Fossilised beaches along the UK coastline have enabled scientists to demonstrate for the first time how melting Antarctic ice sheets impacted global sea levels during a period of pronounced climate warming more than 100,000 years ago.
A study developed at the University of Plymouth, and published in the journal Science Advances, analysed ancient sediments from raised beaches in Cornwall, Devon and elsewhere across Western Europe.
The scientists involved in the research believe the raised beaches – characterised by flat surfaces, often with fossilised beach sands and stones, and typically found around 4–6 metres above current sea levels – could provide an invaluable insight into the local and global impacts of melting ice sheets in the future.
By combining new and existing data with a series of novel analysis and modelling techniques, the team of researchers from the UK, USA and Canada were able to demonstrate that the melting of the Antarctic ice sheet would have caused a rise in global sea levels of up to 5.7 metres.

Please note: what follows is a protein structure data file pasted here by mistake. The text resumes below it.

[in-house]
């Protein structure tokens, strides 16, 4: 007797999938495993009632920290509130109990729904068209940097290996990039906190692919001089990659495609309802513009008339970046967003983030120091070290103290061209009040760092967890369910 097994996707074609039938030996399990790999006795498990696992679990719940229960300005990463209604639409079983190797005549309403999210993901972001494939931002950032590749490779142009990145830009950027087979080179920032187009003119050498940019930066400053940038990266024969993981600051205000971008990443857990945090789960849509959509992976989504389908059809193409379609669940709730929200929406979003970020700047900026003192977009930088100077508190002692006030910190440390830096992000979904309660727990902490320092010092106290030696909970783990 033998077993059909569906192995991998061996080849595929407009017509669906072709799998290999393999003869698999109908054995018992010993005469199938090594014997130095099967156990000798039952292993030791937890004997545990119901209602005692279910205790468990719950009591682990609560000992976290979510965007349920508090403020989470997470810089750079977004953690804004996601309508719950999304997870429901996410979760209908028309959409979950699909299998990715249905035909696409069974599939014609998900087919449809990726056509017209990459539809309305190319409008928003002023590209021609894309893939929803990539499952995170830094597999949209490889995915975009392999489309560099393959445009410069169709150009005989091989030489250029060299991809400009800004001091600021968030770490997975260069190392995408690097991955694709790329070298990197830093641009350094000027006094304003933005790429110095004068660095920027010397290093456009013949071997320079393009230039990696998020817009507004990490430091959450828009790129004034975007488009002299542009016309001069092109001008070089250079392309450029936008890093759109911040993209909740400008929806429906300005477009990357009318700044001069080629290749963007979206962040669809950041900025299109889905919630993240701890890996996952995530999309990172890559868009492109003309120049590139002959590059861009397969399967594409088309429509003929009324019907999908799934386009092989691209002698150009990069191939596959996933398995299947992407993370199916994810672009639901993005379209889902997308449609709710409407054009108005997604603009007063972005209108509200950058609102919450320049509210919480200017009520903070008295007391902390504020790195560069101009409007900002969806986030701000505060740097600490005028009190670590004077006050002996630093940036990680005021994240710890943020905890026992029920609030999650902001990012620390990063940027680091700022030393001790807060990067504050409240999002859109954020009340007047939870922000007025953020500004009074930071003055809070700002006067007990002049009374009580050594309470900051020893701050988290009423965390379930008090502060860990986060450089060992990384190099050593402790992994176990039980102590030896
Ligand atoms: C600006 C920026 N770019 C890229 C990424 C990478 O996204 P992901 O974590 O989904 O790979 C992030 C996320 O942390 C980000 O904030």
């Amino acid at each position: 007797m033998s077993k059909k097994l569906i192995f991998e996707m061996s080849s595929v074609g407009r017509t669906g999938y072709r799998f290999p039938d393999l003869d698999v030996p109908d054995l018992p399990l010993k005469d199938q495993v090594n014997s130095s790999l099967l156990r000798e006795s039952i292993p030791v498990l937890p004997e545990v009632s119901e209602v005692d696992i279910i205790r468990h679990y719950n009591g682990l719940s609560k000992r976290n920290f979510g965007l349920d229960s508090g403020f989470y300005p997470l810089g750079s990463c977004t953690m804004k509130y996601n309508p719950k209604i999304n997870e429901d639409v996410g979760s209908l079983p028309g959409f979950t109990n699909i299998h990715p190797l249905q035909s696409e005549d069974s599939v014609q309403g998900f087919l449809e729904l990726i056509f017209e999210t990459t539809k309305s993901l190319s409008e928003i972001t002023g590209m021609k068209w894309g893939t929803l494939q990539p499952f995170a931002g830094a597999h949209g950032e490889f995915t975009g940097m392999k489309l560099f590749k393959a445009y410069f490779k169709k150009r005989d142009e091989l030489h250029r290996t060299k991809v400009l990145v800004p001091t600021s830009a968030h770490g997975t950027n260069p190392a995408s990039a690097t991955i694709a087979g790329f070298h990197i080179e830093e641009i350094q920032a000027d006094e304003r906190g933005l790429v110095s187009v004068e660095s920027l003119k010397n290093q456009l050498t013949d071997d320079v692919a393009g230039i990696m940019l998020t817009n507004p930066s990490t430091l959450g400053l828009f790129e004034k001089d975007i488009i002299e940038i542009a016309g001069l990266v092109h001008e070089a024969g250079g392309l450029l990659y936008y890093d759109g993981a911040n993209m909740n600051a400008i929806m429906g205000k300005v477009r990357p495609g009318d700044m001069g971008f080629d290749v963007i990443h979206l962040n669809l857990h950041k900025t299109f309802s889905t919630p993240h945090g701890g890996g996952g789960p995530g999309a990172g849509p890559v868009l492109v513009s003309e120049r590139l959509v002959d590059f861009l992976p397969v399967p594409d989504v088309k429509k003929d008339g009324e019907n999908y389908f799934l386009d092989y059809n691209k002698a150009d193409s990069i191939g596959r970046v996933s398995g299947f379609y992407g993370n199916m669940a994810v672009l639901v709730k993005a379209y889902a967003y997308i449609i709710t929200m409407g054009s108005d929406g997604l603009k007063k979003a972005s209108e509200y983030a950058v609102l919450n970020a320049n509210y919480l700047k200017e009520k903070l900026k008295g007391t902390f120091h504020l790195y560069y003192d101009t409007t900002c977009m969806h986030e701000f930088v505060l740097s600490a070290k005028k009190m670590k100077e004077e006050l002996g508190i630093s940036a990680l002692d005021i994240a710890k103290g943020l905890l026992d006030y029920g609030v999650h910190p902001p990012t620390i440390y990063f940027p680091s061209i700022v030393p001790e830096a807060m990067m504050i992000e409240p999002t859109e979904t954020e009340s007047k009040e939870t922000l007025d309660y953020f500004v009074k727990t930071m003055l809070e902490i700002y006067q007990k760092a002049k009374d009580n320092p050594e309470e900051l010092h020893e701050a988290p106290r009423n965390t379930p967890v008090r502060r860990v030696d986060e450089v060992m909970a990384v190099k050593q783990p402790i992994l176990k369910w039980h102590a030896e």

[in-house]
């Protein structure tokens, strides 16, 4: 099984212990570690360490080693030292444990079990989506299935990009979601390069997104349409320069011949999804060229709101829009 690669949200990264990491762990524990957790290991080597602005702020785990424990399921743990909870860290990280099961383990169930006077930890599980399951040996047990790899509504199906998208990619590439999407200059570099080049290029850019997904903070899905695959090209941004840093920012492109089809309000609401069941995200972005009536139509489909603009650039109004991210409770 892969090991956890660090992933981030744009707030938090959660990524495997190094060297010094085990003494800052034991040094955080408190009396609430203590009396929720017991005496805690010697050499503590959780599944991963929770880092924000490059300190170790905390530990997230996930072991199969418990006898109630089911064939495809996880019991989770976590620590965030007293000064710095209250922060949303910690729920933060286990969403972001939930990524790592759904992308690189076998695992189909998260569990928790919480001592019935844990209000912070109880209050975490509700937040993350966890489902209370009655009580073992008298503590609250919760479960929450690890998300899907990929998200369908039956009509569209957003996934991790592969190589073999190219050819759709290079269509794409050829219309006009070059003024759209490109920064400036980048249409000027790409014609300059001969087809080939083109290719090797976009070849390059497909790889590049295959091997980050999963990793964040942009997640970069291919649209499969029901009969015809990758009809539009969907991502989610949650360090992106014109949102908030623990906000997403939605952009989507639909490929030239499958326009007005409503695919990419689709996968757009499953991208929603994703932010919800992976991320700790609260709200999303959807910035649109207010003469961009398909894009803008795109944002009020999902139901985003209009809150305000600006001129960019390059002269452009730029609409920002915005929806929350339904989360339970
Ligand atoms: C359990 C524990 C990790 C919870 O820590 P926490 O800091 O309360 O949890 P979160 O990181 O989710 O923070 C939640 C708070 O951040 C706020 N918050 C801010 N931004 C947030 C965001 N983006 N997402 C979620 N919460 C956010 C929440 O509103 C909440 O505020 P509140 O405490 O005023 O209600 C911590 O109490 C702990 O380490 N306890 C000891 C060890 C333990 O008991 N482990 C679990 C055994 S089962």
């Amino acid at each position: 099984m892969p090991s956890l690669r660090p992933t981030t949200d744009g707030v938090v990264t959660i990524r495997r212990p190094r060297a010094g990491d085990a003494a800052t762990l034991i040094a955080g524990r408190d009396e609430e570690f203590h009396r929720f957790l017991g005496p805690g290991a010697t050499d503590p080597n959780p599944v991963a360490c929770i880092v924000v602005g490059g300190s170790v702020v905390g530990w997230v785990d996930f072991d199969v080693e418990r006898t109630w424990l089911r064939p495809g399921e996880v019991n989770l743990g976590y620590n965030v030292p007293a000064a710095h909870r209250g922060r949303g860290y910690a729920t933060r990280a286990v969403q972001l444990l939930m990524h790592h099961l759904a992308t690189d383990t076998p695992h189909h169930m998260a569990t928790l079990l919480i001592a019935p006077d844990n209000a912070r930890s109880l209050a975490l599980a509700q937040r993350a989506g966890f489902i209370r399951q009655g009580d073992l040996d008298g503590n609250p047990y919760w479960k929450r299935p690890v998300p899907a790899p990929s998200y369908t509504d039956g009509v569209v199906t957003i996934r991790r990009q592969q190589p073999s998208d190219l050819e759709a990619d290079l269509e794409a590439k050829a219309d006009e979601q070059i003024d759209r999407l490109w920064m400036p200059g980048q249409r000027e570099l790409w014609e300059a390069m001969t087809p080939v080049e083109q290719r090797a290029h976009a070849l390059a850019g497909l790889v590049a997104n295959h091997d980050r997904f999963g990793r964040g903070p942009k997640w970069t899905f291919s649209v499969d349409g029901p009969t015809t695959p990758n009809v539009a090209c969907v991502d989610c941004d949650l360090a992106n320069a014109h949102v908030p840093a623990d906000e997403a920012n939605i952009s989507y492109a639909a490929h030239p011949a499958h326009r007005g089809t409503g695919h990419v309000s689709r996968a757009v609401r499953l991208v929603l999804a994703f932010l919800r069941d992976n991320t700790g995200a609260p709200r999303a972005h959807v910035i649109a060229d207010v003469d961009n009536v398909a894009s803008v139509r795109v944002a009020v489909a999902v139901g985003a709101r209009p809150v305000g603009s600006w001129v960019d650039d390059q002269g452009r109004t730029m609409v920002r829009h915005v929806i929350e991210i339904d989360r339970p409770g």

They reached this conclusion after determining that the sea level change caused by the melting of northern hemisphere ice sheets was largely offset by the fact that removing an ice sheet causes the land near it to rebound. This meant the sea level change recorded on the beaches could only have come from Antarctica.
The researchers were also able to identify the timescale of this change as occurring between 116,000 and 129,000 years ago, ahead of the melting of any ice sheets in the northern hemisphere.
They believe the warmer polar temperatures during this interglacial period make it an important testing ground for understanding how ice sheets respond to warming.